Democratic Party (South Korea, 2011)

The Democratic Party (DP), known as the Democratic United Party (DUP) until 2013, was a liberal political party in South Korea, and for the duration of its existence the country's main opposition force.[5][6][7]

Democratic Party
민주당
Founded15 December 2011 (2011-12-15)
Dissolved26 March 2014 (2014-03-26)
Preceded byDemocratic Party (2008)
Citizens Unity Party
Succeeded byNPAD
IdeologySocial liberalism
Political positionCentre[1] to centre-left[2][3]
International affiliationProgressive Alliance[4]
ColorsYellow
Democratic Party
Hangul
민주당
Hanja
民主黨
Revised RomanizationMinjudang
McCune–ReischauerMinjudang
DUP logo (2011–2013)

On 15 December 2011, the Democratic Party, which had been the main opposition in the 18th Assembly, merged with the minor Citizens Unity Party to form the DUP. The Democratic United Party had strong connections with the Federation of Korean Trade Unions. The forming of the party took place against the background of the forthcoming April 2012 legislative election, in which the centre-left opposition sought to defeat the ruling Saenuri Party.[8][9]

At the party's first congress on 15 January 2012, the DUP voted Han Myeong-sook chairwoman of the supreme council. Han was from 2006 to 2007 South Korea's first and so far only female Prime Minister.[5][6] Han Myeong-sook vowed to retaliate against the Supreme Prosecutors' Office of South Korea for hiding corruption and malpractice by the Lee Myung-bak administration.[10] The New Politics Alliance for Democracy followed the Party's position.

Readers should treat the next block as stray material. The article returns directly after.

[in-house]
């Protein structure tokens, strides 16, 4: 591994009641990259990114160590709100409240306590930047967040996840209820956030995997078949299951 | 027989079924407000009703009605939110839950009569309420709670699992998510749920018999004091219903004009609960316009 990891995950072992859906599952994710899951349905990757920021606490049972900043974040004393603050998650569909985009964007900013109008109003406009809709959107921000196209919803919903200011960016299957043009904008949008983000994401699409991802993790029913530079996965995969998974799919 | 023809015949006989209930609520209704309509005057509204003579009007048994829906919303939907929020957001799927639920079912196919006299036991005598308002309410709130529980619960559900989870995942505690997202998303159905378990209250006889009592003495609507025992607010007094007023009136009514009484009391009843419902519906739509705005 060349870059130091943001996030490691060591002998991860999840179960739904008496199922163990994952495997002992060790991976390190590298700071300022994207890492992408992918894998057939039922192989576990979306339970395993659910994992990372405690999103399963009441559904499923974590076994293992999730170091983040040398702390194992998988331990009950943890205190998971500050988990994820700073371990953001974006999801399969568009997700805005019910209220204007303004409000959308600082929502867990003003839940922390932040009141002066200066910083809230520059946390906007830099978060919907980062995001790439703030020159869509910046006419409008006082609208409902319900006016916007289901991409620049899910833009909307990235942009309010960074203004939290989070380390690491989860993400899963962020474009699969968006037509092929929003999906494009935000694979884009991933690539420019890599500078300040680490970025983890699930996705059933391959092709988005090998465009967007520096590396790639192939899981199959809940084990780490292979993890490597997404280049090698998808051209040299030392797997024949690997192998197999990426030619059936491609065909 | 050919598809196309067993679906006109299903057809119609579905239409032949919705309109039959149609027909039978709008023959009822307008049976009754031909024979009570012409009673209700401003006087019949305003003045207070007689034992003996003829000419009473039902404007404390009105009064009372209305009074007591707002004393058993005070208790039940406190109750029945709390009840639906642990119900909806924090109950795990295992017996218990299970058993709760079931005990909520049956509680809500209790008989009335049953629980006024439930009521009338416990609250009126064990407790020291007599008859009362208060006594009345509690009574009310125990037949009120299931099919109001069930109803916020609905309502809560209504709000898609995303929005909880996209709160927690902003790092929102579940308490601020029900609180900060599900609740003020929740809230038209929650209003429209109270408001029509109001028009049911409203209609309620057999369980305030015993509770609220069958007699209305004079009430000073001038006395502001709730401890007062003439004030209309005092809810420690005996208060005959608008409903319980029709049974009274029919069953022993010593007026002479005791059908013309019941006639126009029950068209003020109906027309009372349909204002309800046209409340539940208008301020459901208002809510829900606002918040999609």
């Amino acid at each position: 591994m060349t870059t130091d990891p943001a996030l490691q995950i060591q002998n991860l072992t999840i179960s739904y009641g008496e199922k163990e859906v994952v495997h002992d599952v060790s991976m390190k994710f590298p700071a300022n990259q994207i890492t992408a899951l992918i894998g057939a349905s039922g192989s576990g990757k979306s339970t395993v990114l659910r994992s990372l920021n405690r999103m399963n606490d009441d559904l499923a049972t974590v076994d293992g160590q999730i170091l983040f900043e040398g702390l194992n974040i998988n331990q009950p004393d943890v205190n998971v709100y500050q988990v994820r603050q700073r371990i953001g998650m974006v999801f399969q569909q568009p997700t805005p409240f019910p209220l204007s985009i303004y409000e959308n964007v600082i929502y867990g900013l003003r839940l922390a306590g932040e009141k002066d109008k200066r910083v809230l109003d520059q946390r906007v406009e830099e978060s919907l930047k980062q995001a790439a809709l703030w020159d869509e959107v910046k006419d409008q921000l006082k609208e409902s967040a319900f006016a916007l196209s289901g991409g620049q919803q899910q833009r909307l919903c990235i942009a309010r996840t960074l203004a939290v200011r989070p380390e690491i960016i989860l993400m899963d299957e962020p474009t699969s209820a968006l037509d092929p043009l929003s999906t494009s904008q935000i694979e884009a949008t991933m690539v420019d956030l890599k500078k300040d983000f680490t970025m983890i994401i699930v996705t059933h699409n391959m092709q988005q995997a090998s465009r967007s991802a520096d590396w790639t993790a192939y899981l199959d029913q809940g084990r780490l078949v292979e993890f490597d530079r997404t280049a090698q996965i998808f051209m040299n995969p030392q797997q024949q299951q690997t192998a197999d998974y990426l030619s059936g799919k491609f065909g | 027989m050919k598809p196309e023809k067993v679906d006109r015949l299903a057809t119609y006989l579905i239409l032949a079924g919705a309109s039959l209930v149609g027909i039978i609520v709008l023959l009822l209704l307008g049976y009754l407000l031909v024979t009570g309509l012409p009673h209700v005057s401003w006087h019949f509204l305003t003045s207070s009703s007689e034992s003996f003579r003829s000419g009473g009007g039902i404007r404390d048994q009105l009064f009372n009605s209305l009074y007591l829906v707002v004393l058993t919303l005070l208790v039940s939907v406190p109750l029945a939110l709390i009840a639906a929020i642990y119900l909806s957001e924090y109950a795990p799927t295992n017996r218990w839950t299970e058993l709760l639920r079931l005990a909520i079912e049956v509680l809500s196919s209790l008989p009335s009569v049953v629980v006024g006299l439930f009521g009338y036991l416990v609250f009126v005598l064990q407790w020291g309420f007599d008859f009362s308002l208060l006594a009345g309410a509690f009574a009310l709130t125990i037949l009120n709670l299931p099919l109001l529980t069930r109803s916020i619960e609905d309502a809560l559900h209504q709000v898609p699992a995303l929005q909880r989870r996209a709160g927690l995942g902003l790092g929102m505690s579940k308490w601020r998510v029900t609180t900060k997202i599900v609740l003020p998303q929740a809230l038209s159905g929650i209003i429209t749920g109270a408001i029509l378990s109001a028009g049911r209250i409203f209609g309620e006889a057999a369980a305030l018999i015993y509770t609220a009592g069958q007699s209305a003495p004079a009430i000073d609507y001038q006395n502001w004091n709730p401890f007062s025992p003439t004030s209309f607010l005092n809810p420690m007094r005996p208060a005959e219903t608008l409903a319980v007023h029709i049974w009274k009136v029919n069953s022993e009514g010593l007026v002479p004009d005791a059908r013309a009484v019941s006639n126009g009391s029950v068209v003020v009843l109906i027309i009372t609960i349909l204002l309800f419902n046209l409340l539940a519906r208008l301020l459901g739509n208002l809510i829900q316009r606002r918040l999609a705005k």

List of leadersEdit

ChairpersonsEdit

Won Hye-young and Lee Yong-sun (Interim, 21 November 2011 – 16 January 2012)
  1. Han Myeong-sook[11] (16 January 2012 – 16 April 2012)
  2. Lee Hae-chan (9 June 2012 – 18 November 2012)
    • Moon Jae-in (Interim, 18 November 2012 – 28 December 2012)
    • Park Ki-choon (Interim, 28 December 2012 – 9 January 2013)
    • Moon Hee-sang (Emergency Response Commission, 9 January 2013 – 4 May 2013)
  3. Kim Han-gil (since 4 May 2013)

Assembly leadersEdit

  1. Kim Jin-pyo (23 December 2011 – 4 May 2012)
  2. Park Jie-won (4 May 2012 – 21 December 2012)
  3. Park Ki-choon (21 December 2012 – 15 May 2013)
  4. Jeon Byeong-hun (since 15 May 2013)

Election resultsEdit

Presidential electionsEdit

Election Candidate Total votes Share of votes Outcome
2012 Moon Jae-in 14,692,632 48.0% Lost  N

Legislative electionsEdit

Election Total seats won Total votes Share of votes Outcome of election Status Election leader
2012
127 / 300
7,777,123 36.5%  38 seats; Minority Opposition Han Myeong-sook

ReferencesEdit

  1. ^ News Cheonji 민주통합당, 당명 ‘민주당’으로 변경… 중도노선 강화. Retrieved on 4 May 2013
  2. ^ Arirang News. Arirang.co.kr (18 December 2011). Retrieved on 12 April 2012.
  3. ^ (EDITORIAL from the on 17 Jan.). Yonhap News (17 January 2012). Retrieved on 12 April 2012. (in Korean)
  4. ^ "Archived copy". Archived from the original on 2 March 2015. Retrieved 6 December 2014.{{cite web}}: CS1 maint: archived copy as title (link)
  5. ^ a b Lee, Tae-hoon (15 January 2012), "Han to head main opposition party", The Korea Times, retrieved 15 January 2012
  6. ^ a b Bae, Hyun-jung (15 January 2012), "Former P.M. Han takes DUP helm", The Korea Herald, retrieved 15 January 2012
  7. ^ Ex S. Korean PM Elected Leader of Main Opposition Party, CRI, 15 January 2012, retrieved 15 January 2012
  8. ^ Chung, Min-uck (16 December 2011), "Liberal camp launches new party", The Korea Times, archived from the original on 3 March 2014, retrieved 10 January 2012
  9. ^ "Disorderly 'integration'", The Korea Herald, 13 December 2011, retrieved 10 January 2012
  10. ^ Lee (이), Seung-hun (승훈) (16 January 2012). 정치검찰 퇴출...제2의 정봉주는 없다. OhMyNews (in Korean). Archived from the original on 25 April 2014. Retrieved 17 January 2012.
  11. ^ "Han steps down as DUP head after defeat" Archived 27 January 2013 at archive.today Korea JoongAng Daily (JoongAng Ilbo). 16 April 2012